San Francisco is not expected to hold municipal elections this year. Under Proposition H, the Mayor, District Attorney, and City Attorney races are moved to 2024.
Of course, it all depends on Rep. Nancy Pelosi, who won a special election and could trigger another election by resigning midterm.
This will unleash a political avalanche as many high-profile politicians will vie for one of the best jobs in American politics, a lifetime seat in Congress.
But if Pelosi decides to end her term, the stakes will be greater because many of those who might seek her seat will have to give up their current idle jobs to do so.
State Senator Scott Wiener is up for re-election in 2024. So did Councilman Matt Haney, City Attorney David Chiu, and Mayor London Breed; any of them would have to declare for Congress rather than be re-elected. Go home if you lose.
In the meantime, it’s going to be a busy year, even without a special congressional election. Some trends and themes to look for:
Who will be the new Supes chairman? The progressive majority that elected Shamann Walton two years ago is now even more shaky, a combination of two new moderate conservatives, Matt Dorsey and Joel Ngadio, and the likes of Raphael Mandelman, who has since Having shifted to his right in his first election, the scales could turn towards a more centrist candidate.
The chairman of the board of directors has little power or control over the legislative agenda in the same way as the speaker of the state legislature or the speaker of the House of Representatives. Any board member can present anything, with the potential for full hearings in committees and full board votes.
But the president appoints committee members, which could be critical, especially this year, because:
Budget and appropriations committees have a huge role to play.
This will be the first time Mayor Breed faces what could be a brutal budget situation. As the mayor’s office noted in a Dec. 15 press release:
Over the next two years, the City projects a budget shortfall of approximately $728.3 million, with $200.8 million in the first year and $527.6 million in the second. This exceeds the annual general fund budget of approximately $6.8 billion. The shortfall is the result of slowing revenue growth, particularly New York City’s biggest tax revenues, including property and sales taxes, and the loss of temporary federal COVID-19 funding.
That’s more than 10% of the average fund. There’s no easy way to slice it; the mayor’s office will make cuts, and cuts mean priority decisions. Add to that Breed’s insistence that the city deploy more police and put more people in jail — both options are very expensive — and a long list of social programs will be put on hold.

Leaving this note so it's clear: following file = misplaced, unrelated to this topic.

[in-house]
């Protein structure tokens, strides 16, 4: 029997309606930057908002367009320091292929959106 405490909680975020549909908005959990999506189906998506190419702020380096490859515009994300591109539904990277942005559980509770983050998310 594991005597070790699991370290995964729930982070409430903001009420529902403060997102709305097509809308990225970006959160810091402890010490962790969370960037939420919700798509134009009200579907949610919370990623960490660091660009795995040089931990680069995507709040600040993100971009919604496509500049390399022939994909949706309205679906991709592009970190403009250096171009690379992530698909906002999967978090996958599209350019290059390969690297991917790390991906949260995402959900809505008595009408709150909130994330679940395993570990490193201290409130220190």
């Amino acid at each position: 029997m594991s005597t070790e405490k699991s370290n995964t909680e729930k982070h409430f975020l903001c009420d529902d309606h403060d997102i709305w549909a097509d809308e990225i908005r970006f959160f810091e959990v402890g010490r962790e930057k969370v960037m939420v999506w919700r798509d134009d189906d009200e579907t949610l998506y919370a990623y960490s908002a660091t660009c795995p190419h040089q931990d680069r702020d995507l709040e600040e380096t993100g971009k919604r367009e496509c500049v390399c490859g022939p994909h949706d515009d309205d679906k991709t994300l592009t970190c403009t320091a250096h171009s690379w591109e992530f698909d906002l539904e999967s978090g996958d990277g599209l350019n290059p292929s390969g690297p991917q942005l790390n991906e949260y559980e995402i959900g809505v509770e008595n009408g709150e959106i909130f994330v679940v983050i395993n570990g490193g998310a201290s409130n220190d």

The budget committee cannot rewrite the mayor’s spending plan, and has generally mostly tinkered around the edges over the past few years. A radical budget chair could offer a serious alternative and spark some real public debate.
Find labor to challenge the mayor If budget cuts lead to layoffs or efforts to renegotiate compensation and benefits. The more conservative side of labor, primarily the construction industry, has sided with the mayor and her allies on many issues, but it will be difficult for other unions to stand by if the city employees union accepts her.
This matters as the 2024 elections shape up. If any serious candidates were to challenge Mayor Breed, they would have to start in 2023. It takes a lot of money and organization to defeat an incumbent mayor, and people who start late often don’t come out on top. If Labor is unhappy with Breed, look to the wider progressive base for a challenger.
In fact, I don’t see what Breed can do to prevent her popularity from slipping further next year. The city’s tax base will continue to decline (all she’s doing is weak and futile calls for employers to bring workers back to the office). She didn’t show any leadership in tackling homelessness (even Chron took note), and her discussions of tackling the addiction and overdose crisis went nowhere.
For better or worse, she has made no bold policy moves. Most of her superiors are still not that excited about working with her because she has made it clear that she doesn’t want to work with them.
The news media has also grown tired of “Mayor Breed being unavailable for comment.”
Lots of people backing Chesa Boudin for D.A. (remember, he won!) Not happy with DA Brooke Jenkins. She won the right to complete Boudin’s term, but her main challenger, John Hamasaki, entered the race late and without real-name authentication. She has a year to prove that she is indeed making the city a safer place, an unlikely high standard she will meet. I don’t know who will start organizing to challenge her, but I think someone will.
Meanwhile, this may be the year the whole Yimby story starts to unravel. This will have major implications for local politics; a prominent political strategist told me a few months ago that “the Yimbys have won the argument,” Matt Dorsey and Joel Ngadio The election of (Joel Engardio) should be the proof.